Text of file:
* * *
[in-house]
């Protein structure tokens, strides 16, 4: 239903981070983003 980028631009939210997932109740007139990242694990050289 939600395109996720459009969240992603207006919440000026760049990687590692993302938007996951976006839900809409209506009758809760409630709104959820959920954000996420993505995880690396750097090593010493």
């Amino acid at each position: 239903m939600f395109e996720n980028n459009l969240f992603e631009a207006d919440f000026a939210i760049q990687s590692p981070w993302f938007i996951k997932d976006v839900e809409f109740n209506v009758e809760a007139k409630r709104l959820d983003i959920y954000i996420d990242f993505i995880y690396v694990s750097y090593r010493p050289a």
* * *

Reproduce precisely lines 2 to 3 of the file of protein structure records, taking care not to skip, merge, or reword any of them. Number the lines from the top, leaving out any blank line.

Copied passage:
């Protein structure tokens, strides 16, 4: 239903981070983003 980028631009939210997932109740007139990242694990050289 939600395109996720459009969240992603207006919440000026760049990687590692993302938007996951976006839900809409209506009758809760409630709104959820959920954000996420993505995880690396750097090593010493």
């Amino acid at each position: 239903m939600f395109e996720n980028n459009l969240f992603e631009a207006d919440f000026a939210i760049q990687s590692p981070w993302f938007i996951k997932d976006v839900e809409f109740n209506v009758e809760a007139k409630r709104l959820d983003i959920y954000i996420d990242f993505i995880y690396v694990s750097y090593r010493p050289a």